NEC joins the world in mourning the loss of composer, teacher, and cultural ambassador Chou Wen-chung, who passed away Friday morning at age 96. His sons Luyen and Sumin Chou made the following statement:
“We feel incredibly lucky not only to have been at his side to the end, but to have been there for part of his incredible journey across 96 years. As all of you know, Dad committed his life to the advancement of Eastern and Western cultures, and more specifically to the creation of new musical idioms and languages that synthesized the best of both traditions. His thinking and theory were deeply informed by the many interactions and discussions he had with his close friends and colleagues, and so, in a very real way, his spirit and his passion live on in each of us.”
President Andrea Kalyn also remarked on Chou's lasting legacy:
"An alumnus of NEC, Chou Wen-chung represents a true 21st-century global musician, synthesizing his home culture and Western education into a unique and distinctive style. His impact on both the creation and teaching of music was far-reaching, and certainly his legacy will be felt for generations to come.”
President Kalyn and faculty member Donald Palma were very pleased present Chou with an honorary doctorate in February 2019, in person at his New York home. Palma commended Chou's exceptional accomplishments both as a musician and as a person:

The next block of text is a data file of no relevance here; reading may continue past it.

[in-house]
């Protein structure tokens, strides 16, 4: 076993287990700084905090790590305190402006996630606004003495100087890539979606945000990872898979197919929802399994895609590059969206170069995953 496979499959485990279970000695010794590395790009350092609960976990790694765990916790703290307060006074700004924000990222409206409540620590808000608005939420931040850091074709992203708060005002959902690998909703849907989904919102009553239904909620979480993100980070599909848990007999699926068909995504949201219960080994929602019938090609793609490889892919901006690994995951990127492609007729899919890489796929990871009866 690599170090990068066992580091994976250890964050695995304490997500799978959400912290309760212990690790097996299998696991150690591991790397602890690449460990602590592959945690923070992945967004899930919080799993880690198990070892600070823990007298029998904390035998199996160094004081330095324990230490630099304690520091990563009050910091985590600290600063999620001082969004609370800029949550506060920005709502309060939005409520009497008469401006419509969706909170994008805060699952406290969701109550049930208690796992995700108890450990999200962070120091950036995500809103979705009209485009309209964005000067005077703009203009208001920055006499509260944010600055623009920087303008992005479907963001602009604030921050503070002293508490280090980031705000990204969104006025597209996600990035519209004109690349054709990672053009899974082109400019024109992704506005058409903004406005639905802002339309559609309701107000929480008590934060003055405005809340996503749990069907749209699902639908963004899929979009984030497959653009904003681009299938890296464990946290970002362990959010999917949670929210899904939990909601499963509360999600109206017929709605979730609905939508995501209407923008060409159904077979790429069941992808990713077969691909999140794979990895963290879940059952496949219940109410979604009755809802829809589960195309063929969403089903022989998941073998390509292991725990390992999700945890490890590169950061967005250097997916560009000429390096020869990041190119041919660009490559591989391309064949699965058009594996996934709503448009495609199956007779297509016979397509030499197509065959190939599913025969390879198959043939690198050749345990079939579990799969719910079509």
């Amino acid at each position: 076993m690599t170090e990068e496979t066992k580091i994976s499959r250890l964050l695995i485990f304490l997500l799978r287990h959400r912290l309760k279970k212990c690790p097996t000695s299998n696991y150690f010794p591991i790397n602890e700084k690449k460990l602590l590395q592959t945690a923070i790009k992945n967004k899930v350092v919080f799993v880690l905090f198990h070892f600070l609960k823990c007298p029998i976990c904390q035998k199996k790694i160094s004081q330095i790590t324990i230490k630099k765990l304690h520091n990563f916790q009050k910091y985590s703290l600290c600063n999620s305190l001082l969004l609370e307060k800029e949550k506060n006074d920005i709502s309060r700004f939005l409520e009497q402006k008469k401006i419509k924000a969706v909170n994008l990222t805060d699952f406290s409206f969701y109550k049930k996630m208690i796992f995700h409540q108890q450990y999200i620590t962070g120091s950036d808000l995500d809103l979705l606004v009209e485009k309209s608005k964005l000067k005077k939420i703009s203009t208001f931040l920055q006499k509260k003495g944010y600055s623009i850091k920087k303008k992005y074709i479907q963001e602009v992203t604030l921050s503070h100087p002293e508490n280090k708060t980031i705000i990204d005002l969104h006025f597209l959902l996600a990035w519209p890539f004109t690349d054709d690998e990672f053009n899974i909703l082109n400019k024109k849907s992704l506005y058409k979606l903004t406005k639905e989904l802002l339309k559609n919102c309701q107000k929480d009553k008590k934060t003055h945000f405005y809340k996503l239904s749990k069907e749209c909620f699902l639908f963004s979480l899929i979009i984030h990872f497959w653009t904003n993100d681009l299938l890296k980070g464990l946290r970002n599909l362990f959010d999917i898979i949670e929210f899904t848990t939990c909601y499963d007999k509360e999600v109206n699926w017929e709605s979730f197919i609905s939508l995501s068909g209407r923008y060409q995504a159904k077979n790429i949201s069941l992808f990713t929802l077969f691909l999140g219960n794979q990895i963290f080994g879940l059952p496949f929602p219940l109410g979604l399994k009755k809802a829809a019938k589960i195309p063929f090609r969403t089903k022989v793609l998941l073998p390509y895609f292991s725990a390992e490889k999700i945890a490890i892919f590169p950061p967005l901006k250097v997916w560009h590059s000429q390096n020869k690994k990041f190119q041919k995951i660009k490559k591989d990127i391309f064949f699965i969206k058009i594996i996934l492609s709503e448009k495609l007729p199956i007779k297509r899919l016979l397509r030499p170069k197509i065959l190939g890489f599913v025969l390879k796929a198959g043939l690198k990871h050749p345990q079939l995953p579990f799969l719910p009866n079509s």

"Chou Wen-chung has been a friend and colleague for decades. Having discovered his subtly beautiful compositions years ago, I was privileged, over time, to perform and record some of his masterpieces. In the process, I had the opportunity to know personally this generous and deeply cultured man. His music is a synthesis of the most progressive Western compositional idioms, with a traditional heritage of Asian approaches, not only from music, but also from calligraphy, painting, poetry and his own interactions with the dramatic landscape of China.
Chou studied at NEC for three years with Nicholas Slonimsky and later became a student and protégé of Edgard Varese in New York, editing his works, supervising recordings and maintaining the Varèse archives. Through his founding of the U.S-China Arts Exchange and his teaching at Columbia University, Chou, almost single-handedly, changed our contemporary musical landscape by bringing many talented young voices from China. Bright Sheng, Zhou Long, Tan Dun, Chen Yi and numerous others were all students in his composition studio at Columbia.
I am very pleased to be honoring this important and influential artist."
Chou mentored a generation of composers, including Tan Dun, Bright Sheng, Zhou Long, and Lei Liang ’96, ’98 MM, who remembers his mentor in a New York Times obituary as a calligrapher of sound:
“[Calligraphy] was the key to his own compositions. The composer Lei Liang, who edited a Chinese edition of Mr. Chou’s writings, recalled a question Mr. Chou loved to lob at students: When is a line not a line?
“If you think of a line that is drawn with a pencil or a pen, it is almost an absurd question,” Mr. Liang said. “But if the line is drawn with a brush, it’s of course not just a line: It’s emotion, it’s expression, it encompasses dimensions, even counterpoint. And he essentially made himself into a calligrapher with sound.”